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Captain Francis Light

Captain Francis Light – A Brief Hisory

Captain Francis Light is best remembered as the founder of the British colony of Penang in Malaysia. His son, Colonel William Light, founded Adelaide in Australia.

Born in Suffolk, England in 1740, he joined the Royal Navy in 1759 and served as a midshipman until 1763. He then proceeded to become a private trader in 1765 and then widened his horizons when he joined the East India Company.

Although a great deal of his work was based in Penang, Capt. Light had a long association with Phuket and his long time ambition was to acquire it as a British colony. He actually came pretty close to successfully achieving this goal.

Capt. Light arrived in Phuket in 1772, during the reign of King Taksin. The Siamese kingdom had finally been pieced back together for the first time since the destruction of Ayudhaya by the Burmese a few decades earlier.

Phuket, came under Siamese dominion once again and King Taksin, reigning from the new capital of Thonburi. appointed Phraya Surinthraja as Governor of Thalang in 1774.

Capt Francis Light at Fort Cornwallis
Phraya Surinthraja was different to Thalang’s previous governors. He had come across many Europeans in his time and had a decent grasp of their culture and business habits. He also had good knowledge of commerce and trade. He met Capt. Light and the pair soon became well acquainted.

A letter written by Capt. Light in 1787 explained how he had helped the governor regain control of the island when it temporarily fell to the Malays from Kedah.

As a result, the governor was in debt to Capt. Light, who soon became a favourable character, well liked by the locals and even recognized by King Taksin, who conferred upon Light, a Siamese noble title, making him a Phraya, a title equivalent to a Lord.

Capt. Light was therefore known as Phraya Ratcha Capitan, a name by which many Siamese chronicles of that period refer to him. During that time, the British East India Company was looking for a trading base in this region. Capt Light was keen to make Phuket the trading base for the East India Company.

In one of his letters to Lord Warren Hastings, Governor-General of India, Capt. Light recommended making Phuket a trading base for the company. In his letter, Capt Light mentioned to the governor–general that Phuket had many good harbours, ideal for ships to anchor all year round.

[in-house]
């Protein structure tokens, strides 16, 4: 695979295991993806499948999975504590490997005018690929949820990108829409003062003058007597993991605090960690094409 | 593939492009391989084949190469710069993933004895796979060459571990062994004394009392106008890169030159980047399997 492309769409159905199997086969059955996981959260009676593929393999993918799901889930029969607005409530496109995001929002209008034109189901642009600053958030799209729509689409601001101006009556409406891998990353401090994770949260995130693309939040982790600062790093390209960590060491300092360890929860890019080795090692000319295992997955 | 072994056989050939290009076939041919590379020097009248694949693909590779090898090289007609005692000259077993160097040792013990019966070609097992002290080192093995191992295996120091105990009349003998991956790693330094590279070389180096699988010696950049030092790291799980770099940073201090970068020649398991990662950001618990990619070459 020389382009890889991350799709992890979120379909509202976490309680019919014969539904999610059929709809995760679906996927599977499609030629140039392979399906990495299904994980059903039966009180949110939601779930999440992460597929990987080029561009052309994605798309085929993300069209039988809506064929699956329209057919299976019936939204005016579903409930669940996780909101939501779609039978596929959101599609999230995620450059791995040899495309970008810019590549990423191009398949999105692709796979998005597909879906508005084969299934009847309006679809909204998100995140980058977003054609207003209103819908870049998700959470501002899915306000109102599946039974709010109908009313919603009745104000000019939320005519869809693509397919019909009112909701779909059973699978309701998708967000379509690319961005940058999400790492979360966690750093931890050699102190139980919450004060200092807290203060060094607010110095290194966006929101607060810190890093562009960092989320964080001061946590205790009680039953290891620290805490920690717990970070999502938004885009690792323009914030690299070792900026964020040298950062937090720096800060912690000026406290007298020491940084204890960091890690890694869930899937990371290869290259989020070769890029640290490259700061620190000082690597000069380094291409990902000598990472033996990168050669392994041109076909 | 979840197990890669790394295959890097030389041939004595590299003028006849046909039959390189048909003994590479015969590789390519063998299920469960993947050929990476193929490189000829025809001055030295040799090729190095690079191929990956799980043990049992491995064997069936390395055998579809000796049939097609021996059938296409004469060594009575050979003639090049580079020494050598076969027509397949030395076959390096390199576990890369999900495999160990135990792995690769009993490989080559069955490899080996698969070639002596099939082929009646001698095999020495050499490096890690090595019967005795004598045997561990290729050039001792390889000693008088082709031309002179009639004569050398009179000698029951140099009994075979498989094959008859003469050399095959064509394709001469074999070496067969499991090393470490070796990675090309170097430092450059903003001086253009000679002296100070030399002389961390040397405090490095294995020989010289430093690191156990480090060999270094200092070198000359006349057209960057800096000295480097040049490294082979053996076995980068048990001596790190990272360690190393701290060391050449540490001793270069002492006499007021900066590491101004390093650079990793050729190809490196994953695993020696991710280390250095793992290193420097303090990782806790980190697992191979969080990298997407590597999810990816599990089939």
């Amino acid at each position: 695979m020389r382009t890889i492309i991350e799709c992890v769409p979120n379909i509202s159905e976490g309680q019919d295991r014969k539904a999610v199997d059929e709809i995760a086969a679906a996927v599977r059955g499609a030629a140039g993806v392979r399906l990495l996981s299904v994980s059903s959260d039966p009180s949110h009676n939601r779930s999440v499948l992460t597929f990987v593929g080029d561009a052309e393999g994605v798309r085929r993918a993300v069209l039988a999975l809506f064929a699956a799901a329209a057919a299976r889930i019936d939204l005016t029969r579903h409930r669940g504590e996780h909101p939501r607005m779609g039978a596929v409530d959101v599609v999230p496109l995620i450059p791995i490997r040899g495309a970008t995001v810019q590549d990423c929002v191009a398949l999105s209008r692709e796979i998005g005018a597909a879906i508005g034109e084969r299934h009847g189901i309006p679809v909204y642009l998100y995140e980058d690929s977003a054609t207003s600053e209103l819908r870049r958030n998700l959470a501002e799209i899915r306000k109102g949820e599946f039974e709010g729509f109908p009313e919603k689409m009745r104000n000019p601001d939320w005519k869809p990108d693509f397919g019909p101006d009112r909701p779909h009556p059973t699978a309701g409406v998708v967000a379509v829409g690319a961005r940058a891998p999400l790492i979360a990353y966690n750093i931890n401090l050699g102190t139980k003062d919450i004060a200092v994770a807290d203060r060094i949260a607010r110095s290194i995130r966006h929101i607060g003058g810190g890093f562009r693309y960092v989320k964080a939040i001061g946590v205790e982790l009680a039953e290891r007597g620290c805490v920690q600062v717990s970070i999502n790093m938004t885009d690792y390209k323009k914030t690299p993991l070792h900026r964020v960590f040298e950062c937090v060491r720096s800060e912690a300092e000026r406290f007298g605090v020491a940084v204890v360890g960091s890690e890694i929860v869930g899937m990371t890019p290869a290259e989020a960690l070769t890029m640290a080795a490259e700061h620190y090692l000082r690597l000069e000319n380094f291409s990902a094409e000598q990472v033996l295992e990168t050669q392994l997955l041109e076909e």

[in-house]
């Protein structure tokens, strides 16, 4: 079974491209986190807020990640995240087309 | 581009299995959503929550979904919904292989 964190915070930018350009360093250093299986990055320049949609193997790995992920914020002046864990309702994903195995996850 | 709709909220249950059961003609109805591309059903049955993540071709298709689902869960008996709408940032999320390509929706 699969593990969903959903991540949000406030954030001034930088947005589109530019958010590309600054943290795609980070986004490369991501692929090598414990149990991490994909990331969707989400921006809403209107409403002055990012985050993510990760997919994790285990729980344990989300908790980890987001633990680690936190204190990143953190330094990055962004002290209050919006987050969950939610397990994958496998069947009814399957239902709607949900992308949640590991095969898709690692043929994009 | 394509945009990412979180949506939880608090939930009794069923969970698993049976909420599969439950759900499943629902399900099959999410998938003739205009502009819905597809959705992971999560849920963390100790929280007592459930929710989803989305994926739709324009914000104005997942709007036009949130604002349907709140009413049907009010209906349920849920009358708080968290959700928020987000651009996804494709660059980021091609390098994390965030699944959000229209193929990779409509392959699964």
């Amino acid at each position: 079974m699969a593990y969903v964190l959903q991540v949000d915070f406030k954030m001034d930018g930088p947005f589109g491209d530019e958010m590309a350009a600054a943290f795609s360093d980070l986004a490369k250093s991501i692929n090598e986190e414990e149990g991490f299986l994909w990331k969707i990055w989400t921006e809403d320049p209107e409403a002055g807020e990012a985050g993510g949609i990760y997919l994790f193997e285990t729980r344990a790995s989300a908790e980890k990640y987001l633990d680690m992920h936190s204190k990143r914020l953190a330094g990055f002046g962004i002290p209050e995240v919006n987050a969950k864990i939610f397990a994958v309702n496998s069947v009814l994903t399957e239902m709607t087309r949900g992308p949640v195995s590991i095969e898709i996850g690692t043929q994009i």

The island, he said, could be defended without using much manpower. The soil was rich and fertile and the weather made the island ideal for growing food. The only downside was that rice production was low each year as the locals were reluctant to grow food, choosing to dig for tin. As a result, many fields were left untended and the locals bought their rice from Kedah and Marid.

Light also noted in his letter that Phuket had a lot of land, of which a good deal was covered with forests. Timber and fresh water could be found all year round. Timber was an important raw material, especially for repairing ships that sailed into port after long voyages at sea.

Capt. Light concluded that it would take up to seven years to establish a trading base in Phuket for the East India Company, including the time it would take to negotiate a deal for the handover of the island from the Siamese, clear parts of the thick tropical forests, establish a settlement and secure adequate self-sustaining food supplies for the population.

He went on to finish his letter by adding that the people of Thalang, who were fed up with being maltreated and enslaved to their Siamese overlords, were desperate for new masters.

Capt Light failed in his attempt to secure Phuket for the East India Company. If the deal had gone through, the island's history would have taken a very different direction.

He had been appointed superintendent of Penang in 1786, which he originally named Prince of Wales Island. After 8 years at this post, he died of malaria in 1794.

There is a statue of Captain Light standing in the grounds of Fort Cornwallis, Georgetown, Penang, although apparently it was actually modelled on his son William as there were no photographs or paintings of Francis available when the statue was made.

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